Author:Anisa Bhutia (Tata Institute of Social Sciences)
Paper short abstract:
In this paper, we look at the Eastern Himalayan town of Kalimpong as heterogeneous, connected space through past and present, negotiating claims from within and without. Can it be called cosmopolitan enclave? Or rather, frontier space?Or, both? We explore the tensions, paradoxes and possibilities.
Paper long abstract:
Kalimpong is a small town in the ridge overlooking the Teesta and Relli rivers, located presently within the Indian state of West Bengal, in the Eastern Himalayas. Before the change in political-economic regimes from 1950s, the town had transregional trade connections with flow of goods, peoples and ideas resulting in interaction among different groups and heterogeneous settlements (Newaris, Marwaris, Tibetans, Europeans, etc.). In recent decades, demands for a separate state called Gorkhaland has intensified in this region largely due to the alleged neglect from West Bengal state government. Protest slogans like 'Bhutia, Lepcha, Nepali, We are the Gorkhali' clearly demonstrate an exclusionary identity politics inherent within such territorial claims. By ethnohistorical engagement with Kalimpong's everyday, we engage with this 'transformation' from a culturally heterogeneous 'glorious past' to 'neglected present' that needs 'homogenisation'. In the process, we question many concepts and highlight their underlying tension.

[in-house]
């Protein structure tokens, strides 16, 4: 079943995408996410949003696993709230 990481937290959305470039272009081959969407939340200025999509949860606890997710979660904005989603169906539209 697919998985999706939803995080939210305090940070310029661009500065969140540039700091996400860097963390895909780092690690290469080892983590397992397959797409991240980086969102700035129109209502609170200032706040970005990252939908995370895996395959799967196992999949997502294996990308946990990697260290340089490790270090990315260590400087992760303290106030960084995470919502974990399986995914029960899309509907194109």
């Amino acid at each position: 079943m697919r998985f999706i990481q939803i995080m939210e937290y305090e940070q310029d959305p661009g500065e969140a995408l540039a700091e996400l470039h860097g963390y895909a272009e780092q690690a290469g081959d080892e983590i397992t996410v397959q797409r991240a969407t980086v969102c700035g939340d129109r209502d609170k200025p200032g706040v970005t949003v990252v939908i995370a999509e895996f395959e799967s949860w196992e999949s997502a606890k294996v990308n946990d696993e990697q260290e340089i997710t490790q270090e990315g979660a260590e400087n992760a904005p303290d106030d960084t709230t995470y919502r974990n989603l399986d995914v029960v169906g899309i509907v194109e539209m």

Firstly, we challenge the associations of cosmopolitanism with modernity and big cities, asking whether heterogeneous connected spaces of exchange like 'pre-modern' Kalimpong could be called cosmopolitan. In particular, we ask whether modern processes like political territorialisation (enclaving), democratic governance and centralised trade policies led to Kalimpong's marginalisation, eventually influencing local politics of ethnic homogenisation. Finally, borrowing from Uberoi's (1978) idea of 'frontier', we attempt conceiving Kalimpong (past and present) as rich, thriving space, negotiating life of its own, sustaining global connections despite paradoxical counter-indicative categorisation - political or otherwise.
Cosmopolitan enclaves: tensions and paradoxes